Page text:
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There have been changes to the criteria for diagnosing post-traumatic
stress disorder (PTSD) in DSM-5 and changes are proposed for ICD-11.
To investigate the impact of the changes to diagnostic criteria for PTSD
in DSM-5 and the proposed changes in ICD-11 using a large multisite
trauma-exposed sample and structured clinical interviews.
Randomly selected injury patients admitted to four hospitals were
assessed 72 months post trauma (n = 510). Structured
clinical interviews for PTSD and major depressive episode, as well as
self-report measures of disability and quality of life were
Current prevalence of PTSD under DSM-5 scoring was not significantly
different from DSM-IV (6.7% v. 5.9%, z
= 0.53, P = 0.59). However, the ICD-11 prevalence was
significantly lower than ICD-10 (3.3% v. 9.0%,
z =–3.8, P<0.001). The PTSD
current prevalence was significantly higher for DSM-5 than ICD-11 (6.7%
v. 3.3%, z = 2.5, P
= 0.01). Using ICD-11 tended to show lower rates of comorbidity with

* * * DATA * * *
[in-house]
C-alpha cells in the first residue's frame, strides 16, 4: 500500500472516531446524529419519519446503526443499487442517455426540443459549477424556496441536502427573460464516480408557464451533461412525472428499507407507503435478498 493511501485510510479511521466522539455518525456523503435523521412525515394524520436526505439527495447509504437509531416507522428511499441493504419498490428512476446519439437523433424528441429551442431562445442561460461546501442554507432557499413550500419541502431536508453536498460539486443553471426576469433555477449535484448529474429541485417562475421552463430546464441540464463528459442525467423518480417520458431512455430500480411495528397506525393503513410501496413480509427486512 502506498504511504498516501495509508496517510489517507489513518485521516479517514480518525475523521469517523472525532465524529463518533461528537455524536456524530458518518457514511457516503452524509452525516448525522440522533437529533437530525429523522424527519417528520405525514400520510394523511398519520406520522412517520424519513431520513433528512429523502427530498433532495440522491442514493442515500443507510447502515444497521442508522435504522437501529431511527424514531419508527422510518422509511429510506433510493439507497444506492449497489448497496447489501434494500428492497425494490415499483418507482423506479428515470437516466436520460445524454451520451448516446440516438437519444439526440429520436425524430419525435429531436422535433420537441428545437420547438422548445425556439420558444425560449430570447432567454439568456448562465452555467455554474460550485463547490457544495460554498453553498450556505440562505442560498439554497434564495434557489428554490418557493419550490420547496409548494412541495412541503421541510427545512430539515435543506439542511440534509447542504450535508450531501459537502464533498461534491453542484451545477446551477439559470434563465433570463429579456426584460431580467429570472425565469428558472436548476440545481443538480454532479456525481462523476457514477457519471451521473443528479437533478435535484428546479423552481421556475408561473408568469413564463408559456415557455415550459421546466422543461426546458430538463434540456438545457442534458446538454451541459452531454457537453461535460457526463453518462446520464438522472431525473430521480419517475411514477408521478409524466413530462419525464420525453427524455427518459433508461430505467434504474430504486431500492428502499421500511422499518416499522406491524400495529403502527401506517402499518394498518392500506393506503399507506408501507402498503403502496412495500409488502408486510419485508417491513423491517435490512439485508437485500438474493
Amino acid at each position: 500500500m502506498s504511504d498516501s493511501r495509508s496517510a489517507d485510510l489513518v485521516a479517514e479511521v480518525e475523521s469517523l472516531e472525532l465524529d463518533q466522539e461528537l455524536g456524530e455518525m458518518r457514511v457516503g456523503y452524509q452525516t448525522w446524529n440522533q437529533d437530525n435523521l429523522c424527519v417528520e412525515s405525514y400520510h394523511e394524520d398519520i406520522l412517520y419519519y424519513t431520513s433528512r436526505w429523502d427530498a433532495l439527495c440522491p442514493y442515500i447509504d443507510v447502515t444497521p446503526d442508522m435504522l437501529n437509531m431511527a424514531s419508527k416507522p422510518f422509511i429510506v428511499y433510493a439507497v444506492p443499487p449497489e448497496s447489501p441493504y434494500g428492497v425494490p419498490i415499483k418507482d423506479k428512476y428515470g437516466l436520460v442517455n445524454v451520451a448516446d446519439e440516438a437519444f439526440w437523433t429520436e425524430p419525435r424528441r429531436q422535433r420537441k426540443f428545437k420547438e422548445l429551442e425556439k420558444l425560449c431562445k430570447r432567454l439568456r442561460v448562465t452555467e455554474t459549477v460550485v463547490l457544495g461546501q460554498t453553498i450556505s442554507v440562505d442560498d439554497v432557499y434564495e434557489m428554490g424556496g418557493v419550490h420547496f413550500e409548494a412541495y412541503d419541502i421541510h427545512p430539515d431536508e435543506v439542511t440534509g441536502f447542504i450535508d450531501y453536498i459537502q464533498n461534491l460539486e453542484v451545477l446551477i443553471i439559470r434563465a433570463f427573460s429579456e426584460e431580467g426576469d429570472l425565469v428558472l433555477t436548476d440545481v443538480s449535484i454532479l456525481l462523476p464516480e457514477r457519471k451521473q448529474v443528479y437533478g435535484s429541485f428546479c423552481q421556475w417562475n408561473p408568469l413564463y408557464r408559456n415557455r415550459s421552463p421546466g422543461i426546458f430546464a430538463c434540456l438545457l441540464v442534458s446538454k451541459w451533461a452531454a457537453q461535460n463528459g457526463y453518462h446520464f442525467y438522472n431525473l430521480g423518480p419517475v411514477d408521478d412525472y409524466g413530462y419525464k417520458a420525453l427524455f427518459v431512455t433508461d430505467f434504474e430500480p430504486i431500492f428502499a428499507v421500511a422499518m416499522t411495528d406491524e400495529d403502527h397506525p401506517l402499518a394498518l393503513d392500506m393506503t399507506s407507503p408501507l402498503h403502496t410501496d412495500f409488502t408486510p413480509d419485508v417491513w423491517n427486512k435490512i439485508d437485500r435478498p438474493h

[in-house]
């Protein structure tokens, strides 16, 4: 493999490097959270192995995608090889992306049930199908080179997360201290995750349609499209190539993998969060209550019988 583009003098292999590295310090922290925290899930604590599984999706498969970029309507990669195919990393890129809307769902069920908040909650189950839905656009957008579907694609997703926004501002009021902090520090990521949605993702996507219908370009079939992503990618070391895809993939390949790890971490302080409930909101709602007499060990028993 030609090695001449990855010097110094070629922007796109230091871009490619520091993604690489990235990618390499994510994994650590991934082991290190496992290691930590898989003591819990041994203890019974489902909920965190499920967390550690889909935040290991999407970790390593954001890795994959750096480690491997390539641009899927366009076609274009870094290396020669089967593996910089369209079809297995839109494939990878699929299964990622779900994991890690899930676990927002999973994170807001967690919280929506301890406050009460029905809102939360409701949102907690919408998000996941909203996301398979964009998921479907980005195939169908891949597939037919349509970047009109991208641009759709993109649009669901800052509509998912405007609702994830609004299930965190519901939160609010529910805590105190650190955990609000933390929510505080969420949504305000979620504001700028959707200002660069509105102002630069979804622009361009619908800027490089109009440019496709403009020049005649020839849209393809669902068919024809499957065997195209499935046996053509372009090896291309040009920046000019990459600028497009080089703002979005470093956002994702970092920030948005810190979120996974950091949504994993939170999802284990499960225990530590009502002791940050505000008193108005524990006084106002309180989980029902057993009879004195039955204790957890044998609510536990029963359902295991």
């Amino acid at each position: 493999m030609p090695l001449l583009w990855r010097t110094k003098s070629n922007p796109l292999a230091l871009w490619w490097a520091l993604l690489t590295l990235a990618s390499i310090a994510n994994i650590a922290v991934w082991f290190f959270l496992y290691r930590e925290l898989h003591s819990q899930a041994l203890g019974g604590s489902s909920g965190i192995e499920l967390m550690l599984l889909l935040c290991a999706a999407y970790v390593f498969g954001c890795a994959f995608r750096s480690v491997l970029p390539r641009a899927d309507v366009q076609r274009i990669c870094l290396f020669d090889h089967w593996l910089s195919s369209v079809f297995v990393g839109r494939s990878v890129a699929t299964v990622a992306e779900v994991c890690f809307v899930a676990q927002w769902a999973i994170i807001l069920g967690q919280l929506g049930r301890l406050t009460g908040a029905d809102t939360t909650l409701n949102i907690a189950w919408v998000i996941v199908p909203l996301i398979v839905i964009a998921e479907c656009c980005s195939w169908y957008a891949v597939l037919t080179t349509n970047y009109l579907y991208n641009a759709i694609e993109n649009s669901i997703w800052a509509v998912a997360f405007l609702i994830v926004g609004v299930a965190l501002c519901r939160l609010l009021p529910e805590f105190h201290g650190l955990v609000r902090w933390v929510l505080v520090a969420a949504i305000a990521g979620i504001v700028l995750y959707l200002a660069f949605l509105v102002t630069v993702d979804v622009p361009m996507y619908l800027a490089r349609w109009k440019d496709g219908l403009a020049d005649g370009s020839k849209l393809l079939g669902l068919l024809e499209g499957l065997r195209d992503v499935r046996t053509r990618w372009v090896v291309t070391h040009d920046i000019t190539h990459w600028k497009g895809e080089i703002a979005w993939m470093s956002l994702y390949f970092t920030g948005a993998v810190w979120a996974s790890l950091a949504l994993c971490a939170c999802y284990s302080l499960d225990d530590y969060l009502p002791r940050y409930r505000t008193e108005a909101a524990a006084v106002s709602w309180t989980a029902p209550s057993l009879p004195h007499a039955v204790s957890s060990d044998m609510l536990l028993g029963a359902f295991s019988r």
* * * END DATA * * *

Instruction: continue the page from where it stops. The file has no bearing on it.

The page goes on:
depression and a slightly lower association with disability.
The diagnostic systems performed in different ways in terms of current
prevalence rates and levels of comorbidity with depression, but on other
broad key indicators they were relatively similar. There was overlap
between those with PTSD diagnosed by ICD-11 and DSM-5 but a substantial
portion met one but not the other set of criteria. This represents a
challenge for research because the phenotype that is studied may be
markedly different according to the diagnostic system used.
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